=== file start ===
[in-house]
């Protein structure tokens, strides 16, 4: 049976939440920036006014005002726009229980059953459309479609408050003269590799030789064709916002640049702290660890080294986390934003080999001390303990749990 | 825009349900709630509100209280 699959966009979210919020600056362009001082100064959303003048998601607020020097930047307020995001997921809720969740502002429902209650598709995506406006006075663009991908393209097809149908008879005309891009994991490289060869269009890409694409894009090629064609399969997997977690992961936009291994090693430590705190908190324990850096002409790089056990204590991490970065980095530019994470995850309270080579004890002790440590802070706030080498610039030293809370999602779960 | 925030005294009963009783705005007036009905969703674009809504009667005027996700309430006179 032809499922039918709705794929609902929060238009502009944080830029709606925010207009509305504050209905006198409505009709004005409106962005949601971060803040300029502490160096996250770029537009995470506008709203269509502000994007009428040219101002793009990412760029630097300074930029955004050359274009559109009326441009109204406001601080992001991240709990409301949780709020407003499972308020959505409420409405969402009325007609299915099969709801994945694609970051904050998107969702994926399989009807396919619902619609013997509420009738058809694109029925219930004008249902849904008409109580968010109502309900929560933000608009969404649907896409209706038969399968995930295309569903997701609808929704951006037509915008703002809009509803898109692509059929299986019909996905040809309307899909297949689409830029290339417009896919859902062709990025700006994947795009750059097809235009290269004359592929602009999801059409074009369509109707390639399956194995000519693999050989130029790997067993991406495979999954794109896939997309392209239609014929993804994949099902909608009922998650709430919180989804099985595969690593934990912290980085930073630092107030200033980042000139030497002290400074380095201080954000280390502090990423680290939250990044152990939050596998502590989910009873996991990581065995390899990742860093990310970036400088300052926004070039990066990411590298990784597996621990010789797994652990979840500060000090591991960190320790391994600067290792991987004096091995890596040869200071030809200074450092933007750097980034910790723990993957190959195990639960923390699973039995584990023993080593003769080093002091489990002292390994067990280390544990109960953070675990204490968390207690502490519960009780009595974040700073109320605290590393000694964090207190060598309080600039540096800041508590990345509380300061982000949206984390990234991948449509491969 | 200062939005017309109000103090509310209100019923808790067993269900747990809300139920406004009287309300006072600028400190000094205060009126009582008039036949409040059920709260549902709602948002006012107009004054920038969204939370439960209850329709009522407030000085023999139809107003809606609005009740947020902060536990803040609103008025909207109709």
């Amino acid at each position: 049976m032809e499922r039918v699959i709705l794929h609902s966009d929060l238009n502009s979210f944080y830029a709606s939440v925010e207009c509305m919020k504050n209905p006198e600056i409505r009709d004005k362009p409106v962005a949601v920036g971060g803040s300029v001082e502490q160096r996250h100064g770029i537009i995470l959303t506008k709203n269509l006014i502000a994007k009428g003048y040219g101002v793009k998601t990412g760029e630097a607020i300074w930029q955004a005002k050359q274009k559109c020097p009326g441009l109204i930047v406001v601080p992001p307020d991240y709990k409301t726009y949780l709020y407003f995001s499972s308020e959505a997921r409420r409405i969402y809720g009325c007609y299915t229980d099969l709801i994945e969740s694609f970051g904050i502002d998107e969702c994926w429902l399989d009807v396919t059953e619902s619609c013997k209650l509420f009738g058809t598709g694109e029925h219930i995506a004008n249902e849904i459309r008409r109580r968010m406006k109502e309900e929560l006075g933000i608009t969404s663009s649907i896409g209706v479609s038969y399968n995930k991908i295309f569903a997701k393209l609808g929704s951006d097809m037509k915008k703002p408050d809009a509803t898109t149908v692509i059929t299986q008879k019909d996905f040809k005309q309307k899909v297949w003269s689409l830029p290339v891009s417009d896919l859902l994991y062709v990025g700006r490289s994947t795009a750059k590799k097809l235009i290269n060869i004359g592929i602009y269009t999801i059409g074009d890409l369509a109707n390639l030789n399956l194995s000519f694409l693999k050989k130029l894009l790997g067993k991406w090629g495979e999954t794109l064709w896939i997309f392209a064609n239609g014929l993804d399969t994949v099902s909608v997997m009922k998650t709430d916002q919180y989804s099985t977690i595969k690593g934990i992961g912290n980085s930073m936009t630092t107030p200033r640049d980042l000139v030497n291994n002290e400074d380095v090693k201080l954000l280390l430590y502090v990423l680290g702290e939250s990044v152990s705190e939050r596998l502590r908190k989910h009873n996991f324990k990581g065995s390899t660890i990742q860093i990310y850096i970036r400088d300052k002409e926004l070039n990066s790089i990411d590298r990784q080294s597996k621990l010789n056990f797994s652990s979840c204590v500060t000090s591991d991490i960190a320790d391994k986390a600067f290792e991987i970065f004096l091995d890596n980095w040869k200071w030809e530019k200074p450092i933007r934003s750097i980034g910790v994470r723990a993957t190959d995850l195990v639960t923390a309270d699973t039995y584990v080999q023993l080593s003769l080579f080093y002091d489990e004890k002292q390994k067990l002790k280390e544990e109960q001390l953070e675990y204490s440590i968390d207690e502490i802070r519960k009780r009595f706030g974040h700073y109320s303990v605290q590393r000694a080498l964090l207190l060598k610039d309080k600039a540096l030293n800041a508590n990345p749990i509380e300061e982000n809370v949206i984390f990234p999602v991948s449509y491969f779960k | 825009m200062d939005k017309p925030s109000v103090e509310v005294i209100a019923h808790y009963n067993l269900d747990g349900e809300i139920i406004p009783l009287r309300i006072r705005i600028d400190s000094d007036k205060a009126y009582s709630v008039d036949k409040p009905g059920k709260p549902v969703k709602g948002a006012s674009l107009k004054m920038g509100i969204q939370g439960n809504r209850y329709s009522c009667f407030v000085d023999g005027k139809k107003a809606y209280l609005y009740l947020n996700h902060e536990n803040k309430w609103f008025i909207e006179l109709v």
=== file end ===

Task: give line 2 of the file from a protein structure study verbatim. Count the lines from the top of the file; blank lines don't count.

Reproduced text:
């Protein structure tokens, strides 16, 4: 049976939440920036006014005002726009229980059953459309479609408050003269590799030789064709916002640049702290660890080294986390934003080999001390303990749990 | 825009349900709630509100209280 699959966009979210919020600056362009001082100064959303003048998601607020020097930047307020995001997921809720969740502002429902209650598709995506406006006075663009991908393209097809149908008879005309891009994991490289060869269009890409694409894009090629064609399969997997977690992961936009291994090693430590705190908190324990850096002409790089056990204590991490970065980095530019994470995850309270080579004890002790440590802070706030080498610039030293809370999602779960 | 925030005294009963009783705005007036009905969703674009809504009667005027996700309430006179 032809499922039918709705794929609902929060238009502009944080830029709606925010207009509305504050209905006198409505009709004005409106962005949601971060803040300029502490160096996250770029537009995470506008709203269509502000994007009428040219101002793009990412760029630097300074930029955004050359274009559109009326441009109204406001601080992001991240709990409301949780709020407003499972308020959505409420409405969402009325007609299915099969709801994945694609970051904050998107969702994926399989009807396919619902619609013997509420009738058809694109029925219930004008249902849904008409109580968010109502309900929560933000608009969404649907896409209706038969399968995930295309569903997701609808929704951006037509915008703002809009509803898109692509059929299986019909996905040809309307899909297949689409830029290339417009896919859902062709990025700006994947795009750059097809235009290269004359592929602009999801059409074009369509109707390639399956194995000519693999050989130029790997067993991406495979999954794109896939997309392209239609014929993804994949099902909608009922998650709430919180989804099985595969690593934990912290980085930073630092107030200033980042000139030497002290400074380095201080954000280390502090990423680290939250990044152990939050596998502590989910009873996991990581065995390899990742860093990310970036400088300052926004070039990066990411590298990784597996621990010789797994652990979840500060000090591991960190320790391994600067290792991987004096091995890596040869200071030809200074450092933007750097980034910790723990993957190959195990639960923390699973039995584990023993080593003769080093002091489990002292390994067990280390544990109960953070675990204490968390207690502490519960009780009595974040700073109320605290590393000694964090207190060598309080600039540096800041508590990345509380300061982000949206984390990234991948449509491969 | 200062939005017309109000103090509310209100019923808790067993269900747990809300139920406004009287309300006072600028400190000094205060009126009582008039036949409040059920709260549902709602948002006012107009004054920038969204939370439960209850329709009522407030000085023999139809107003809606609005009740947020902060536990803040609103008025909207109709």